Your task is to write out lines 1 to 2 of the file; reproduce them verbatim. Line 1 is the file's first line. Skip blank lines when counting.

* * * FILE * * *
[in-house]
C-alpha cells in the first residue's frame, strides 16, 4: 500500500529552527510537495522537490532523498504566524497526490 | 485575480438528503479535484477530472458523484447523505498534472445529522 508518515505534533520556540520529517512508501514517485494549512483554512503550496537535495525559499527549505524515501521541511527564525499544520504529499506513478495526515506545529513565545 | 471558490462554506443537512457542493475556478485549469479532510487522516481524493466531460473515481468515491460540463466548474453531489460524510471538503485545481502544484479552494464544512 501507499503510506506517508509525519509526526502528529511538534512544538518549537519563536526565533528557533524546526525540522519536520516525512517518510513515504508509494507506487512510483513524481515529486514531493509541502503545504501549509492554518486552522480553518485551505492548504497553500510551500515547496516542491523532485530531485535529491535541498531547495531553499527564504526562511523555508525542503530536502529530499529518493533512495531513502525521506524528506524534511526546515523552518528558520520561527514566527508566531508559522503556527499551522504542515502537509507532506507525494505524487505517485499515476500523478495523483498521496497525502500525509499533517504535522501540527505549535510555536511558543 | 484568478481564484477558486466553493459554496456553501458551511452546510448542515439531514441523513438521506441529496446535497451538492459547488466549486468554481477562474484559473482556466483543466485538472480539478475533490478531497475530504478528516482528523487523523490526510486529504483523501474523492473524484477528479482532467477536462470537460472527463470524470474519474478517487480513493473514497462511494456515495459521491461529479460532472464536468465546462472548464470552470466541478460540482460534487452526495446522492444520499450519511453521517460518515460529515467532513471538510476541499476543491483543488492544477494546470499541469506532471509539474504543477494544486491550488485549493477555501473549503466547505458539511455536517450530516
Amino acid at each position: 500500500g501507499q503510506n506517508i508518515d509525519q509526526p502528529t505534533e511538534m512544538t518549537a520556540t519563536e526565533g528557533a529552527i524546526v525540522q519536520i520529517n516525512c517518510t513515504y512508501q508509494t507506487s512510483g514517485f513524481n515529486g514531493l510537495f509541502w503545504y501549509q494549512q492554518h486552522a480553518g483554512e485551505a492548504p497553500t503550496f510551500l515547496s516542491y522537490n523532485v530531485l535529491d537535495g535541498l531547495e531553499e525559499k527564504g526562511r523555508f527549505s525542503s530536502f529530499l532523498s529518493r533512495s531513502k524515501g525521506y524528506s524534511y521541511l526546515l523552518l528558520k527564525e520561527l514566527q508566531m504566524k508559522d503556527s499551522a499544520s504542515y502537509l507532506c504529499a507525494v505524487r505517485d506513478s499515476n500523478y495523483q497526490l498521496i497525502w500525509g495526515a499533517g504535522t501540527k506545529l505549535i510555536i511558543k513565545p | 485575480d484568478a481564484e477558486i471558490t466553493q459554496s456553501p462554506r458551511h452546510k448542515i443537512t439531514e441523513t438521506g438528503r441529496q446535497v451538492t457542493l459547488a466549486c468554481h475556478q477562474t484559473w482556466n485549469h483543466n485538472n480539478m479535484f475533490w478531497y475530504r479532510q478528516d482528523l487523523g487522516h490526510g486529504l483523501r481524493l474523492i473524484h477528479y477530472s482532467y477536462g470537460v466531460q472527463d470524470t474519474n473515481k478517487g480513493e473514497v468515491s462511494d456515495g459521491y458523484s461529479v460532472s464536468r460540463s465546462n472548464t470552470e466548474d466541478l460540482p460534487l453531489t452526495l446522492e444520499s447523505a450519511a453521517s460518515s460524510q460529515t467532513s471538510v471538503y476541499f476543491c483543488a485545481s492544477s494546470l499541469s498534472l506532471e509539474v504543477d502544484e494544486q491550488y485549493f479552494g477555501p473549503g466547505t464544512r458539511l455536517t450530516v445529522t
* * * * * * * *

[in-house]
C-alpha cells in the first residue's frame, strides 16, 4: 500500500529552527510537495522537490532523498504566524497526490 | 485575480438528503479535484477530472458523484447523505498534472445529522 508518515505534533520556540520529517512508501514517485494549512483554512503550496537535495525559499527549505524515501521541511527564525499544520504529499506513478495526515506545529513565545 | 471558490462554506443537512457542493475556478485549469479532510487522516481524493466531460473515481468515491460540463466548474453531489460524510471538503485545481502544484479552494464544512 501507499503510506506517508509525519509526526502528529511538534512544538518549537519563536526565533528557533524546526525540522519536520516525512517518510513515504508509494507506487512510483513524481515529486514531493509541502503545504501549509492554518486552522480553518485551505492548504497553500510551500515547496516542491523532485530531485535529491535541498531547495531553499527564504526562511523555508525542503530536502529530499529518493533512495531513502525521506524528506524534511526546515523552518528558520520561527514566527508566531508559522503556527499551522504542515502537509507532506507525494505524487505517485499515476500523478495523483498521496497525502500525509499533517504535522501540527505549535510555536511558543 | 484568478481564484477558486466553493459554496456553501458551511452546510448542515439531514441523513438521506441529496446535497451538492459547488466549486468554481477562474484559473482556466483543466485538472480539478475533490478531497475530504478528516482528523487523523490526510486529504483523501474523492473524484477528479482532467477536462470537460472527463470524470474519474478517487480513493473514497462511494456515495459521491461529479460532472464536468465546462472548464470552470466541478460540482460534487452526495446522492444520499450519511453521517460518515460529515467532513471538510476541499476543491483543488492544477494546470499541469506532471509539474504543477494544486491550488485549493477555501473549503466547505458539511455536517450530516